Some buddies of Troy’s in OZ had nominated him on Facebook to perform some silly act of ice cold brutality. I can’t remember the name of this stunt, but I was involved. It consisted of Troy videoing himself sitting on a rock in the glacier fed stream and getting 2 buckets of stream water poured over him. I was the pourer, and recipient of roughly one third of the water. Dang cold. Ah to be a kid again. Almost forgot.
I visited MSH 24 years after the blast and was surprised to see thousands of trees floating on Spirit Lake. Your photo shows them still there but maybe fewer now. You would think they would all be waterlogged and sunk by now. I found MSH to be absolutely fascinating and the destruction truly unbelievable.
2008 FJ Cruiser expedition ready and off-road trailer with RTT.
Our backroad adventure continued today, meandering southward toward Crater NP. Most of the roads we took were mere grey lines without numbers on our atlas page. Troy navigated our way, and did a heck of a job with what we had to work with. We used both the HEMA and Rand McNally atlas’ to do the job. Both have their respective benefits. We skirted the western boundary of the Warm Springs Indian Territorial land and past through Detroit OR. We stayed high in the hills west of Bend, mostly on graded dirt until we came out just north of the park by Diamond Lake. We entered Crater Lake through the north entrance, and wound our way clockwise around the truly amazing lake.
At roughly 6 miles in diameter and over 1900 feet deep, it is considered the deepest lake in North America. It was created some 7700 years ago when the Mazama volcano collapsed after blowing and venting. What I found interesting is that I could not see any ingress or egress of the water here. It has filled from centuries of snow and rain. The blues of the water surface are deeper than any other lake I have seen. You can see Wizard Island and Phantom ship in the lake itself.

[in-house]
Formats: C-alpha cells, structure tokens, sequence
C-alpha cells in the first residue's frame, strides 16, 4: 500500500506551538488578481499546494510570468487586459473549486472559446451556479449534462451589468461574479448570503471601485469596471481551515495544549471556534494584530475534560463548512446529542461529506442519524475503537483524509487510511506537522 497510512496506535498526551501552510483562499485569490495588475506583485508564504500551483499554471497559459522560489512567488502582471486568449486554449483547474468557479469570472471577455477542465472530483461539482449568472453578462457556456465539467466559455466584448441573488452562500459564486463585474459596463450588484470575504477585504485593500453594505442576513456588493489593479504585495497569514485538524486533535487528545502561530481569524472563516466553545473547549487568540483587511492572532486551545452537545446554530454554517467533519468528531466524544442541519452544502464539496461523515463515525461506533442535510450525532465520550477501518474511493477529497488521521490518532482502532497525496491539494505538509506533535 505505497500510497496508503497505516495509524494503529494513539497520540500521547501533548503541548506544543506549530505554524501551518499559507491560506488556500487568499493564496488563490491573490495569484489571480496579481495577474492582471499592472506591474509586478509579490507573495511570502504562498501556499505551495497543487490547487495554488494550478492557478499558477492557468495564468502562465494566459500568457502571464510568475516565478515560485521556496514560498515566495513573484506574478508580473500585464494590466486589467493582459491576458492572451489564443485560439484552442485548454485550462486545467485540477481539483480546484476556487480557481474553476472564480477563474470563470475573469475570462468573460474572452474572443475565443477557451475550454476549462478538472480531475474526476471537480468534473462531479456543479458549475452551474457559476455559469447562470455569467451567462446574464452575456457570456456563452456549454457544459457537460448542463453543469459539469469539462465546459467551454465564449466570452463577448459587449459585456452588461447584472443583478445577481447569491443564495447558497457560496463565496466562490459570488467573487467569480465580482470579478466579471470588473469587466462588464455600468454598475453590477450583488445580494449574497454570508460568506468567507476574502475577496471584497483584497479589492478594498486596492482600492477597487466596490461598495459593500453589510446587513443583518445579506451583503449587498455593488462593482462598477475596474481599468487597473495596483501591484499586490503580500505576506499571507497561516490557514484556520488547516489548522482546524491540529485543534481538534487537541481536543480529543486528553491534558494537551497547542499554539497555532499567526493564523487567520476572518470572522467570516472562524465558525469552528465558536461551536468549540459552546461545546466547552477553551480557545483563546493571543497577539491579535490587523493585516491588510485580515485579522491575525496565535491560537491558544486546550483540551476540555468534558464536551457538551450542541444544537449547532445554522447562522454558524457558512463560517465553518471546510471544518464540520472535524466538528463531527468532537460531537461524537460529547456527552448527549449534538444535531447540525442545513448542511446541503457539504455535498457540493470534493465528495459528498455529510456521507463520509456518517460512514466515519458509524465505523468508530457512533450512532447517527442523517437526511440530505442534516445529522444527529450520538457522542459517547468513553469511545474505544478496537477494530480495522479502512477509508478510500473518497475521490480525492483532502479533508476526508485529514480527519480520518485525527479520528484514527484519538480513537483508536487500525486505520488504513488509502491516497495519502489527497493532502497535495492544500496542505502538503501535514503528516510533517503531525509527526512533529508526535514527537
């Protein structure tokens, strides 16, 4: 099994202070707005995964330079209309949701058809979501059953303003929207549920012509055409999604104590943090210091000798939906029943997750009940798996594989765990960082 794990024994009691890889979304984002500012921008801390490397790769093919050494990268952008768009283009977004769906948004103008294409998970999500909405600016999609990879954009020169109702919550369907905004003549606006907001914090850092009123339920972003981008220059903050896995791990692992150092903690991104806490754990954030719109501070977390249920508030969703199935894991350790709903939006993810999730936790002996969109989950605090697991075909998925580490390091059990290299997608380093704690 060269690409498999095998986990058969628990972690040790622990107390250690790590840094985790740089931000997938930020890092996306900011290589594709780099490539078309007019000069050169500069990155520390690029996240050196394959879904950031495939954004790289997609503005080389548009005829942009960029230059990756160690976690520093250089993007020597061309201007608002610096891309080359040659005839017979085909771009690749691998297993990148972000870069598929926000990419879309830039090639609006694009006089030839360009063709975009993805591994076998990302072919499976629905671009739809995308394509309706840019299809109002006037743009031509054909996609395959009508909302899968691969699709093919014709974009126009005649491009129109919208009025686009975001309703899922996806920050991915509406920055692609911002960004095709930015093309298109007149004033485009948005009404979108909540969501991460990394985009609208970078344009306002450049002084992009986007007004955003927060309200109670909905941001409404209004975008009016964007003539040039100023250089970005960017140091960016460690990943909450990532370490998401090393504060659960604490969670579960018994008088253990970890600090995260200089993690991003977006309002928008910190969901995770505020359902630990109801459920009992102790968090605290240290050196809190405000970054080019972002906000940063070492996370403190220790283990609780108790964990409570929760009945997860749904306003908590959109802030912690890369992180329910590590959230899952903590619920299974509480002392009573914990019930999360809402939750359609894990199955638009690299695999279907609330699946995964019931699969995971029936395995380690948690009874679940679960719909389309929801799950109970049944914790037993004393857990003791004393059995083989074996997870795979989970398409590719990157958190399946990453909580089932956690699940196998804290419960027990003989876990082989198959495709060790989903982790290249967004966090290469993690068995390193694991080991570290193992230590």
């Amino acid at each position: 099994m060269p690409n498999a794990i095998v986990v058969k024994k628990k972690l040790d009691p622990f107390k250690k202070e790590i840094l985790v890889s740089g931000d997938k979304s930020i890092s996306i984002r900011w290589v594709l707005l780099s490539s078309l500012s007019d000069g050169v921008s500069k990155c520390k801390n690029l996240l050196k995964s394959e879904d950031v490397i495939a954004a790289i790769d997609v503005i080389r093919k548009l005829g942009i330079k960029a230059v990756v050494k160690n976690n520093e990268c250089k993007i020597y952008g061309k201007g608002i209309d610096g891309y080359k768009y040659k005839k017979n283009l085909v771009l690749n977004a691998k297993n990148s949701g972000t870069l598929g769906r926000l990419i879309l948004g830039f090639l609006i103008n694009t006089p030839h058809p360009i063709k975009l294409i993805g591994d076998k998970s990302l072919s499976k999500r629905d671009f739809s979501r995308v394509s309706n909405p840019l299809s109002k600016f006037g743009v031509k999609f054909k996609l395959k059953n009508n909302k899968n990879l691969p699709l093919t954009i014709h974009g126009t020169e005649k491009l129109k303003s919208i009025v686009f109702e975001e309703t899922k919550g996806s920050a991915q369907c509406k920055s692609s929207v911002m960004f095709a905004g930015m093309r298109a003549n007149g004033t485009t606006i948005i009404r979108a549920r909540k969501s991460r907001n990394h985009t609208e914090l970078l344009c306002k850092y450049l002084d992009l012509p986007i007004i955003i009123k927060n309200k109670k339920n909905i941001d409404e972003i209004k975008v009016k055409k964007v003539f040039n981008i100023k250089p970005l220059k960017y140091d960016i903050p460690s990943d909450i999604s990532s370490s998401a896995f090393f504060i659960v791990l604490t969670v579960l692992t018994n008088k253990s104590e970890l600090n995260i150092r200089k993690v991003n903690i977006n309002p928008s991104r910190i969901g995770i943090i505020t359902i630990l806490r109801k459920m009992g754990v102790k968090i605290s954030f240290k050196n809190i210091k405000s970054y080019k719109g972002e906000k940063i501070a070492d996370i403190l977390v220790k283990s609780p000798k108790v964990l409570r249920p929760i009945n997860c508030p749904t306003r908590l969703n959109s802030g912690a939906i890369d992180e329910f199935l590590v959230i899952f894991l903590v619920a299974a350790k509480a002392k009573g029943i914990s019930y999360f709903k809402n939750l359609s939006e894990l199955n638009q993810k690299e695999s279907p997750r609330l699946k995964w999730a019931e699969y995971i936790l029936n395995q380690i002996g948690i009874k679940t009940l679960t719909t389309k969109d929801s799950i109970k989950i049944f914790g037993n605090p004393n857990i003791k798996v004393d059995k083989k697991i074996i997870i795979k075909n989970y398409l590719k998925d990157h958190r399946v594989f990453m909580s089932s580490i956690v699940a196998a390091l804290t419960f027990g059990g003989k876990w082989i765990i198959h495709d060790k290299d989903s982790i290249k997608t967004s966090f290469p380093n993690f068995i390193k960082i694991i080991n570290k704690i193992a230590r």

We departed Crater Lake through the south entrance through Mazama Village, and headed further south for the night.
I have traveled the stretch of Interstate 80 between Salt Lake City and San Francisco perhaps 2 dozen times in my life. Pretty dang boring until you hit the Sierras. Prisons and power plants, period. Sigh.
So in the spirit of the last few days, Troy and I decided to continue the back road odyssey eastward through the borders of Oregon, California and Nevada. We quickly dropped out of 4 days of pine trees to the wide open desert landscape this area is know for. Two lane asphalt and graded roads were our friends. I could have done without the 50 plus miles of washboard before hitting pavement outside Winnemucca NV, but such is adventure. Seeing something other than the back end of a semi was very nice.
We could have continued our remote rambling eastward, but we needed to get to Salt Lake City the next day. So we hit I-80 eastbound and found camp spot near a creek in Carlin NV shortly before dark. It was nice to see a desert sunset again. I missed them. I have to tell you the honest truth. I got more mosquito bites here than I did in all of Alaska. No kidding. We got up the next day and headed eastward through the Bonneville Salt Flats to Salt Lake City, my hometown. We caught up on emails, laundry and such. Then went out for dinner and sodas with my old circle of friends. They gave Troy a good razzing. He fit in well.
If you don't mind my asking; how much did this trip set you back? I would guess $2,200 or so in gas. If someone wanted to retrace your steps how much money do you think they should expect to set aside?